Many of us may have experienced or witnessed choking and know how alarming it can be. Choking occurs when the airway is blocked by an object, food, or fluid. This prevents oxygen from getting to the lungs, and if not addressed quickly can lead to unconsciousness, and in severe cases, brain damage or death.
With how common choking is, it’s important to know the steps of first aid for choking so that you can help in an emergency.
What is Choking?
Choking occurs when an airway becomes partially or wholly blocked from a foreign object – such as food – and breathing becomes difficult.
This airway is called the trachea (also referred to as the windpipe), and sits in front of the oesophagus. Your oesophagus is responsible for transferring food to your stomach.
Naturally, having your windpipe and food pipe so close together sounds counterintuitive, but there are a few key advantages with this layout, primarily relating to better verbal communication functions.
The reason food (or other objects) usually don’t block your airway, is thanks to the epiglottis – an elastic cartilage “flap” that shuts to prevent food from entering the trachea. When this mechanism fails, your windpipe is then exposed to food, and thus choking can result.
Signs of Choking
The familiar sign to alert of choking is clutching the hands to the throat. Of course, this may not always be the case, especially in young children. Common warning signs of choking include:
- Noisy breathing/difficulty breathing
- Panicked behaviour
- Unable to talk
- Skin becomes flushed then turns pale or bluish
- Lips, skin, and nails turn grey or blue
- Squeaky/wheezing sounds while attempting to breathe
- Watery eyes
- Red face
- Losing consciousness
- Coughing – forceful or weak
Causes of Choking
Choking in young children is often as a result of swallowing small objects, be it food or items such as beads or buttons, while for adults, it’s usually from a piece of food. It’s important that children are always supervised when they are eating.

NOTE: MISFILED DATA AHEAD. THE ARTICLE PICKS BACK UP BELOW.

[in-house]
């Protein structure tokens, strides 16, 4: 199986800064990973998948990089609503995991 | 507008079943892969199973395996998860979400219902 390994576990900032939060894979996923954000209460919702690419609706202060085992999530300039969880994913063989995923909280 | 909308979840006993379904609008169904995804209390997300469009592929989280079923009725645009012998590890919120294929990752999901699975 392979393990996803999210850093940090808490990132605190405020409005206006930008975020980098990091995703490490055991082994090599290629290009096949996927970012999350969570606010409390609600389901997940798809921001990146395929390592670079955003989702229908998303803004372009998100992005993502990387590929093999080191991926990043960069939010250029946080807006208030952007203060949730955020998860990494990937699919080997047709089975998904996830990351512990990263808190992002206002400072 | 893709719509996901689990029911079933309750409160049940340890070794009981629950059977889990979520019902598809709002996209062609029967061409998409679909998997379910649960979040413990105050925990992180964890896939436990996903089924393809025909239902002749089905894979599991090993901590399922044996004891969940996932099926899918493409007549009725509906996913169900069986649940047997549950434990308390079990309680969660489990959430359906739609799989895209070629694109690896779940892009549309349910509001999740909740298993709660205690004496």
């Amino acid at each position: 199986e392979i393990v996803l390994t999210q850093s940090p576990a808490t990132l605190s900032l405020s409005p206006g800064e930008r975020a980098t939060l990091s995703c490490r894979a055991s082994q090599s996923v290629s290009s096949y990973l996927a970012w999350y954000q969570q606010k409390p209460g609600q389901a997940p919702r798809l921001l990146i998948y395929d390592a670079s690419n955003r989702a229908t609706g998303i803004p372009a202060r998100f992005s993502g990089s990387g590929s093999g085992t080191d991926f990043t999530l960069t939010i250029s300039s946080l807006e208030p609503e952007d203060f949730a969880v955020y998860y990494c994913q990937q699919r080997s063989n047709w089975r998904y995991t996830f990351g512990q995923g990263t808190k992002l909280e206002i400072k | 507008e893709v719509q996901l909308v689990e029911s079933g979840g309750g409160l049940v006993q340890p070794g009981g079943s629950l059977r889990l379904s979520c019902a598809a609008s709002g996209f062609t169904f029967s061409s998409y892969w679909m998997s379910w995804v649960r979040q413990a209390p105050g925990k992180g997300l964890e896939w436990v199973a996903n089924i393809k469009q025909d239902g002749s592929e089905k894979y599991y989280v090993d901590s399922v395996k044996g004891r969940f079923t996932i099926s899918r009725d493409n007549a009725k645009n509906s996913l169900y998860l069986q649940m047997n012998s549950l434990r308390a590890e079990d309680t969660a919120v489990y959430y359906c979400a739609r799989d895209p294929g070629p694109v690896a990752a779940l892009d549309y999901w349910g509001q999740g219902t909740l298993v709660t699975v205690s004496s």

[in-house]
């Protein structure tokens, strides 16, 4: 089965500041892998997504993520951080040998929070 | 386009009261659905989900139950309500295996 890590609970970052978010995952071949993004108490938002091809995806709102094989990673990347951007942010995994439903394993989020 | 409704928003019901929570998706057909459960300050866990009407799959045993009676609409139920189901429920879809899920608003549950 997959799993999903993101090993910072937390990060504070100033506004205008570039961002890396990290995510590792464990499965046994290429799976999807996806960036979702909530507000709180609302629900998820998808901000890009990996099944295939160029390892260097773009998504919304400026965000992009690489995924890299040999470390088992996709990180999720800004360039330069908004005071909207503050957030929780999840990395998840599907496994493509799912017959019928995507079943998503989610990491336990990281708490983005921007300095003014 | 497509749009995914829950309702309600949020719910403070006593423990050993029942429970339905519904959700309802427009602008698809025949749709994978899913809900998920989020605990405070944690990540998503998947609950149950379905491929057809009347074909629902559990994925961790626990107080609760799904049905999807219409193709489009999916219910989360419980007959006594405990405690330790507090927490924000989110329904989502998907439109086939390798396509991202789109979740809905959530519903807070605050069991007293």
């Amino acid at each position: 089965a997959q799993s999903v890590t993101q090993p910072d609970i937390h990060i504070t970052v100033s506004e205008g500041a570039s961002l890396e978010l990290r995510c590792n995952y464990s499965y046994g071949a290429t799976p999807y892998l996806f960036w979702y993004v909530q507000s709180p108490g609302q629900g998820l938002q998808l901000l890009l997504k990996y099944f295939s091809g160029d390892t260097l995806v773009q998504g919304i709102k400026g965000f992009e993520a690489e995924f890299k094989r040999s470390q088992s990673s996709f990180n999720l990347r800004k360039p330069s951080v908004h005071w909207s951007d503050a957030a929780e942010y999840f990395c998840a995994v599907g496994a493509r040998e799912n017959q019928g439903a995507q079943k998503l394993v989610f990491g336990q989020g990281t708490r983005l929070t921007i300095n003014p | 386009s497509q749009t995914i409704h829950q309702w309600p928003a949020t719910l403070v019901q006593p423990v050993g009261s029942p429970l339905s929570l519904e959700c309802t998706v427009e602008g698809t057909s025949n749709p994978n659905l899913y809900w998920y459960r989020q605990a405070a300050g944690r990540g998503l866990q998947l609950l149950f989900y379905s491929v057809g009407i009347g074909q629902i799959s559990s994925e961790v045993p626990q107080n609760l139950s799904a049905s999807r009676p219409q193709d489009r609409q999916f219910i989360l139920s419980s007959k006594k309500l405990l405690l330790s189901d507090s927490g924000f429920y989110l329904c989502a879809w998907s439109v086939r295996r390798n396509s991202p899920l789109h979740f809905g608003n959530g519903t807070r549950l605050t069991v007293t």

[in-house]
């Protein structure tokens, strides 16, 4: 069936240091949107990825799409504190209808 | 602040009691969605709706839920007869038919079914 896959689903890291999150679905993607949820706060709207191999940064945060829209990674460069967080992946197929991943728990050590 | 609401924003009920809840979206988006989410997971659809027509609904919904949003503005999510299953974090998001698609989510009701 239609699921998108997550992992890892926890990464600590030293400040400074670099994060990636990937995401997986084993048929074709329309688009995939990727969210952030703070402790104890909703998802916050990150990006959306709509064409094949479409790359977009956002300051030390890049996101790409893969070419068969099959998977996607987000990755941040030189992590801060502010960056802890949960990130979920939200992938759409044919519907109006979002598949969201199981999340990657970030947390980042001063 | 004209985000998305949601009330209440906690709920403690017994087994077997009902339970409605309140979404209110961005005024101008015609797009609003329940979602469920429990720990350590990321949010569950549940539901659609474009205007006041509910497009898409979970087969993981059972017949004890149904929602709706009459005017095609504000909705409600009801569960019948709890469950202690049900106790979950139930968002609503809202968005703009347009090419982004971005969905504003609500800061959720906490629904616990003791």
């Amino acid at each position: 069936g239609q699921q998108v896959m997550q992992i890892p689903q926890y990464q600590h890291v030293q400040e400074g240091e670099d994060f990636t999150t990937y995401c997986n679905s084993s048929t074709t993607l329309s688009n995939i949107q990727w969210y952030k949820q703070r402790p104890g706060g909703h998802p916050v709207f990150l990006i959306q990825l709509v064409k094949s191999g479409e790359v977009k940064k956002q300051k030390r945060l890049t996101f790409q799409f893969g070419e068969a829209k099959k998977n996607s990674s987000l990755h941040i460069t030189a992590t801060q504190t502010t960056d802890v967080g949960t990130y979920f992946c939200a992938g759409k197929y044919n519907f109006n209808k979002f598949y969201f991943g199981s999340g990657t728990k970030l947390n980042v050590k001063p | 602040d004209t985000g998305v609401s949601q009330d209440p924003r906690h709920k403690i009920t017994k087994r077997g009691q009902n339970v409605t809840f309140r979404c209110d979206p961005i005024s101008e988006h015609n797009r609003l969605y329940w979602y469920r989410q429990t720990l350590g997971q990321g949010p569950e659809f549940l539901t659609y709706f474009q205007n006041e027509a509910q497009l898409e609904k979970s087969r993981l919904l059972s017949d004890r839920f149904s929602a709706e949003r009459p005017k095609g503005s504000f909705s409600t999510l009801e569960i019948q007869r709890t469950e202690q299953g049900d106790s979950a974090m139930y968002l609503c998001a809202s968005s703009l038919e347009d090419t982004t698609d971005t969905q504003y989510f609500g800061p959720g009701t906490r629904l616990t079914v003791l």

Food is the most prevalent cause of choking, with research from USA and Canada suggesting grapes, sweets, and hotdogs are the most common causes of choking related deaths.
Other common choking hazards include liquids, coins, toys, magnets, buttons, and batteries.
First Aid Response for Asphyxiation by Choking
Choking cuts off oxygen to the brain, and the brain can only survive a few minutes without oxygen, so it’s crucial to give first aid as soon as possible.
Call 000 immediately for an emergency or if the foreign object cannot be easily removed.
Emergency services receive many calls for choking emergencies, and thankfully, first aid provided immediately and correctly can save the life of someone who is choking.
There are varied first aid responses for choking, which may be dependent on:
- If the person is conscious or unconscious
- Whether the person is a child or an adult
- If you are performing first aid on yourself or another person.
- Offer reassurance and encourage them to breathe and cough
- Call 000
- If they do not have an effective cough lean then slightly forward and, with the heel of your hand, deliver back blows between the shoulder blades. After each blow, check if the object has removed itself
Unconscious not-breathing normally person
- Call 000
- Remove any visible obstruction from their mouth
- Commence CPR.
- Attempt to stay calm and, if possible, attract someone’s attention for assistance
- Cough forcefully if you can
- Lean forward as far as you can, holding onto something anchored if possible. Breathe out, then take a deep breath in and cough to try and remove the object.
What Not To Do When Someone Is Choking
Some important things to avoid when providing first aid for choking victims are:
- DON’T place your fingers in their mouth
- DON’T pick up a child/infant who is choking and turn them upside down
- DON’T perform mouth-to-mouth
- DON’T slap the person on the back when upright
- DON’T attempt the Heimlich manoeuvre
Differences in First Aid for Choking Between Children and Adults
Choking is most common in the elderly and infants. As noted above, first aid for adults includes the person leaning forward while delivering back blows and chest thrusts. Use less force on a child than you would on an adult.
For children, don’t pat or slap a choking child on the back if they are managing to cough, as this may dislodge the object and cause it to be inhaled deeper into the airway.
In young children, struggling to breathe may not last long and ceasing panicked activity may signal an emergency situation rather than indicate the object has been dislodged. In children, check for other signs that the child is in shock, such as cold and clammy skin, a pale face, and their responses.
If a baby is choking, place them on your forearm or lap, hold them firmly, their head lower than their body, and use less force than you would on a child.
Learn First Aid For Choking With Vital First Aid
At Vital First Aid, we believe it’s essential that everyone has the knowledge and skills to confidently apply first aid and respond to a medical emergency until professional medical assistance is available.
Our qualified first aid trainers are highly skilled and experienced, and all students receive a First Aid Certificate on completion. To benefit from our range of first aid courses, view our courses.